Dr. Tatiana Zdyb answers the most Googled questions about psychedelic medicine
Here’s everything you’ve been asking Google about psychedelic medicine and psychedelic therapy, answered by an expert in the space.
Meet, Dr. Tatiana Zdyb, a clinical psychologist and part time faculty member at King’s University College. She specializes in treating personality disorders and trauma, providing treatment for emotional, relational, sexual and characterological issues.
Zdyb has also been been studying psychedelic medicine for thirty years and has spent the last two years developing and testing the MindSetting TRIP protocol, which she created due to a belief in the importance of taking an evidence-based approach to treatment — since we do not fully understand the mechanisms by which psychedelic enhanced psychotherapy has its effects, she is highly motivated to explore these using qualitative and quantitative research methods.
Just after Zdyb’s presentation around the MindSetting TRIP protocol at Family Medicine Forum‘s Big Ideas Soapbox this week, we shared the most Googled questions about psychedelic therapy with her and let her break down the answers for us.
What is an example of an alternative therapy?
Complementary or alternative therapies can be grouped into five classes: whole medical systems, mind-body techniques, biologically-based practices, manipulative and body-focused therapies and energy therapies.
Examples of whole medical systems include naturopathic medicine and Ayurveda. Biofeedback, including neurofeedback, would fall under the category of mind-body techniques. Botanical medicine and dietary changes are examples of biologically-based practices. Microdosing with psilocybin and/or using functional mushrooms such as lion’s mane are types of plant-based medicine as well as dietary supplements. Manipulative therapies include but are not limited to chiropractic care and massage therapy. Energy work may include the use of acupuncture, Qi gong, Tai Chi and/or Reiki.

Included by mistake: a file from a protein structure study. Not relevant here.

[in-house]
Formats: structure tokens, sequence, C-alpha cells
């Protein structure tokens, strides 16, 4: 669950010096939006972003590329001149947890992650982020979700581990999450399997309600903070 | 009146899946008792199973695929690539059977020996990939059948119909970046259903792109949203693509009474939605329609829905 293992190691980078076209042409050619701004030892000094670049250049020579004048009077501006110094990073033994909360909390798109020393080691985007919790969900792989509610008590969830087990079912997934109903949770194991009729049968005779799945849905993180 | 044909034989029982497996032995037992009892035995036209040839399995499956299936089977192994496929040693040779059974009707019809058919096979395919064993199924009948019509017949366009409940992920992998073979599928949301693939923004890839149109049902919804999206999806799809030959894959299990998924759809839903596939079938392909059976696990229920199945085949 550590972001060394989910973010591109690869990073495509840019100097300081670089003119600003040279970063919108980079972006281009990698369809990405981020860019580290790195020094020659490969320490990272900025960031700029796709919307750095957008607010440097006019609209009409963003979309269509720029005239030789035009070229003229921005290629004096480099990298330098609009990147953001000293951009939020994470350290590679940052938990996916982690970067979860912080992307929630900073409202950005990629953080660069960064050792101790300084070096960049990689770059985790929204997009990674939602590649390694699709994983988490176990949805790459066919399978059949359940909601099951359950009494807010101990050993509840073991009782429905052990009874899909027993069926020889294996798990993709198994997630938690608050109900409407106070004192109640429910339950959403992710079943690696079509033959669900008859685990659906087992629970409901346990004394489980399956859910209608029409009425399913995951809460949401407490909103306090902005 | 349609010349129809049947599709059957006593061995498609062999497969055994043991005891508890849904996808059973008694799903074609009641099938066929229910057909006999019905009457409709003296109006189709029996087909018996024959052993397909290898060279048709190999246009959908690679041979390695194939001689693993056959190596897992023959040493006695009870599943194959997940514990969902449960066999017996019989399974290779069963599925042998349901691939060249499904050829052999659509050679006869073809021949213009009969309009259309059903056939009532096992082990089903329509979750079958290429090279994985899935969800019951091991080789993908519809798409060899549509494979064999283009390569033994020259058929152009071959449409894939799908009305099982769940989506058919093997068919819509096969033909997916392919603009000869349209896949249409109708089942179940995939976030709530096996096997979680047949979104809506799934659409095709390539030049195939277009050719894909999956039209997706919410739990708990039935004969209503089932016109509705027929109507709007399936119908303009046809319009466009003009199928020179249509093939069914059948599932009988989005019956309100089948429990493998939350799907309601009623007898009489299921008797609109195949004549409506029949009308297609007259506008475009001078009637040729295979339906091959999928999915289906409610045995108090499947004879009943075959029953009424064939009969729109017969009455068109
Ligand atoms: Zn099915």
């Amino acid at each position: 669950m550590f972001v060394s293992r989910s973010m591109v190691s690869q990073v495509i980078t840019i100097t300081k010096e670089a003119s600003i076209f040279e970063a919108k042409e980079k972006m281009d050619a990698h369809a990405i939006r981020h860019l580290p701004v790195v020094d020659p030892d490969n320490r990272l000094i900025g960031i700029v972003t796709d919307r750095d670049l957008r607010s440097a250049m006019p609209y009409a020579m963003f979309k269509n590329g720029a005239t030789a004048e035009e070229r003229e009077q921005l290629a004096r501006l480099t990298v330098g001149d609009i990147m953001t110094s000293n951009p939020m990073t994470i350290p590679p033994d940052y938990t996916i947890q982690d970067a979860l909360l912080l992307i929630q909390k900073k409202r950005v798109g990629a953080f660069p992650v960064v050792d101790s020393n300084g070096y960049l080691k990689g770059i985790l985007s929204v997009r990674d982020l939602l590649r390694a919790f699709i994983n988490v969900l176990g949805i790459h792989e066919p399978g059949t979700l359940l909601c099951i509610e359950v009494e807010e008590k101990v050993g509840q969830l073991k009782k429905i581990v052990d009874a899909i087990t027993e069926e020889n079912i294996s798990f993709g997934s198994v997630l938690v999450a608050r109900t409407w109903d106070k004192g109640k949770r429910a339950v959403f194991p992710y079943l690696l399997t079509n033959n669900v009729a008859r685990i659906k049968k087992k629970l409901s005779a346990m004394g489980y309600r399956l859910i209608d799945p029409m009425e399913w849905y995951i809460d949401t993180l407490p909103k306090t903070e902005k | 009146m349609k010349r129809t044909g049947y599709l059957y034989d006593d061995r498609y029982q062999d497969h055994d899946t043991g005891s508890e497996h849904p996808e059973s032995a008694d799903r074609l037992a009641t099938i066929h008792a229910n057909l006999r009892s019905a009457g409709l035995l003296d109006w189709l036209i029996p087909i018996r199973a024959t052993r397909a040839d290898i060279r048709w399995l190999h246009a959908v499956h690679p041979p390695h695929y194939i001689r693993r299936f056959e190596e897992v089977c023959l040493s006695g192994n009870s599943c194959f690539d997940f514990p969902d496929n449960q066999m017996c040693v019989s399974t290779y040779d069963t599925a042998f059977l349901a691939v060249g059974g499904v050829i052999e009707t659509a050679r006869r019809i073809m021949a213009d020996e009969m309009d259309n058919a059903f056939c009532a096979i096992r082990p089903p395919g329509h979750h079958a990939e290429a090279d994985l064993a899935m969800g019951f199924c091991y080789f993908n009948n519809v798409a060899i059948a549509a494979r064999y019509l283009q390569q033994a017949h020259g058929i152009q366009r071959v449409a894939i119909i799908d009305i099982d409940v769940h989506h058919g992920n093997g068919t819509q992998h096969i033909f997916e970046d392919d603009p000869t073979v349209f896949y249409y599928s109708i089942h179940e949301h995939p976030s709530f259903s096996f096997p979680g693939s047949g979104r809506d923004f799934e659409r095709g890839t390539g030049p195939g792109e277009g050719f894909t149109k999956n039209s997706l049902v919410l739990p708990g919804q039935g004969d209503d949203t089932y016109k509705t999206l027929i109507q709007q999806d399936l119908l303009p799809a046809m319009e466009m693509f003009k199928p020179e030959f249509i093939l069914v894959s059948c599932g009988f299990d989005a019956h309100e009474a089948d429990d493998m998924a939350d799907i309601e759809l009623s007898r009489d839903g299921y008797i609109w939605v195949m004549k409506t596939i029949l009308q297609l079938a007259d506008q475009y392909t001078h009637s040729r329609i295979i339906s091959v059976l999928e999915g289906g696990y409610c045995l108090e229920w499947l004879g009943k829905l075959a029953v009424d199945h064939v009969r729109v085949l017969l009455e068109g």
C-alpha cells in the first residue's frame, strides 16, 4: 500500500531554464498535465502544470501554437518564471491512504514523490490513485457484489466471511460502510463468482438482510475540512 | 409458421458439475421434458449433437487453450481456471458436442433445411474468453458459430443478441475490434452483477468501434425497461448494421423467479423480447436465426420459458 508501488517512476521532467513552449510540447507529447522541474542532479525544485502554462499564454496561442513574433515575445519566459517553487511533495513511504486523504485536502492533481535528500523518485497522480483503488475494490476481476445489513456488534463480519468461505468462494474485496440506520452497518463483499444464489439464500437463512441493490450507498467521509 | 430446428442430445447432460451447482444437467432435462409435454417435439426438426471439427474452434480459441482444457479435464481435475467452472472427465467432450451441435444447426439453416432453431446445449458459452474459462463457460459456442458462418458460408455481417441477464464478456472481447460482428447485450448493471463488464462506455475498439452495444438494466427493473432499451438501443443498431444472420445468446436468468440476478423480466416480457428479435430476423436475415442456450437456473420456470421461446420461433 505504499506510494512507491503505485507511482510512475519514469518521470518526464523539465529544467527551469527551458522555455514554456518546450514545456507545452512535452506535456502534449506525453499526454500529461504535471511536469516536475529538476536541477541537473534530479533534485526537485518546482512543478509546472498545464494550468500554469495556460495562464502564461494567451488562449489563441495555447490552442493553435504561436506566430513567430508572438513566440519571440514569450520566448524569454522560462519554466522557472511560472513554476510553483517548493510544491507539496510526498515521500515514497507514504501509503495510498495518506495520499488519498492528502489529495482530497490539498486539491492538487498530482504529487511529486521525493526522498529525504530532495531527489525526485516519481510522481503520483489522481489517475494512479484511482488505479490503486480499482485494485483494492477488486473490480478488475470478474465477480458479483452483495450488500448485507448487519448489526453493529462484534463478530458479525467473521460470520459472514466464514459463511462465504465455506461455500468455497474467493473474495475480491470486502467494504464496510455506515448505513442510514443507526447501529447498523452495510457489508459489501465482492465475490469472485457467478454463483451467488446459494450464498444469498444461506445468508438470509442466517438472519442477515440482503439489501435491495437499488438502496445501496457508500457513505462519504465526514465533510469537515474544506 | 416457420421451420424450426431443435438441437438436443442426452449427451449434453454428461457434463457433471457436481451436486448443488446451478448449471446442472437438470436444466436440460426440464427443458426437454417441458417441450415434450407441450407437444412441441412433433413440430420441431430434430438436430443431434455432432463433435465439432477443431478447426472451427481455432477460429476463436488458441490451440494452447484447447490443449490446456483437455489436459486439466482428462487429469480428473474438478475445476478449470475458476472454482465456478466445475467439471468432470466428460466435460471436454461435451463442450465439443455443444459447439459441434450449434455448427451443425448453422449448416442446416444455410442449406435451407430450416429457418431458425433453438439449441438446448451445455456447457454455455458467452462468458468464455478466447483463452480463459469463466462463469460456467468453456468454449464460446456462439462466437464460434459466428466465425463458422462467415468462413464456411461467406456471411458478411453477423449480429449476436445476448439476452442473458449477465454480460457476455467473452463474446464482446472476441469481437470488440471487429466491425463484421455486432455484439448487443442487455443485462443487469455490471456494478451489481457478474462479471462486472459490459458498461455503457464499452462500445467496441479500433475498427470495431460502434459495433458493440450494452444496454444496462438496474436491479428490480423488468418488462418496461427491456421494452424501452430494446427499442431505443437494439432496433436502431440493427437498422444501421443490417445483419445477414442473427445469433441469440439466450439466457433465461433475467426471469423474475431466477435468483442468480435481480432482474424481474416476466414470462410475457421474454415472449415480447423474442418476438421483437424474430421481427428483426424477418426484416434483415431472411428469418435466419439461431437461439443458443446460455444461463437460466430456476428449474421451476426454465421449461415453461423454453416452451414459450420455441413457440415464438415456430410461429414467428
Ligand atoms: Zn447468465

What is the process of psychedelic therapy?
There are different approaches to psychedelic therapy. For simplicity they can be dichotomized into medical and psychotherapy-driven.
The medical model typically involves an individual being administered a psychedelic compound, ketamine for example, in a hospital or out of hospital clinic. This treatment is comprised of the patient receiving the psychedelic substance intravenously, intramuscularly, sublingually, orally and/or nasally. The psychotherapeutic model incorporates psychotherapy with the administration of the psychedelic compound.
Psychedelic-enhanced psychotherapy utilizes psychotherapy either simultaneously with the administration of ketamine, MDMA or psilocybin or after the use of a psychedelic medicine. The level of engagement in talk therapy while the individual is under the influence of a psychedelic varies across psychedelic enhanced psychotherapy protocols.
The MindSetting TRIP protocol is a five-step process including assessment, planning, experiential and integration sessions as well as analysis of the psychedelic enhanced psychotherapy session transcript.
The psychedelic enhanced psychotherapy session is a 2.5-hour session during which 1-2mg/kg of oral ketamine are self-administered and the individual participates in a psychotherapy session with their therapist after spending 20-45 minutes listening to music designed for this type of therapy while wearing an eye mask.
Some consider microdosing with psilocybin to also be a form of psychedelic therapy despite the fact that the is no psychedelic effect or experience at dosages ranging from 50mg-200mg.
Which psychedelic therapy is best for depression?
The MindSetting TRIP protocol. The results of our first study (N=10) showed a 46.9% reduction in self-report measures of severity of depression. This is consistent with results from other clinics using different protocols for psychedelic enhanced psychotherapy. The combination of ketamine and psychotherapy is showing a great deal of promise for treatment resistant depression as well as other psychiatric disorders.
Ketamine has antidepressant effects that outlast the effects of the medication. Single doses of ketamine result in a reduction in severity of depression and suicidal ideation lasting for days to weeks depending upon the dosage and route of administration. More research needs to be undertaken to test differences in outcomes between medical and psychotherapy-driven interventions — more specifically, studies exploring the efficacy of the various protocols when paired with different psychedelic compounds and the mechanisms underlying the clinical outcomes.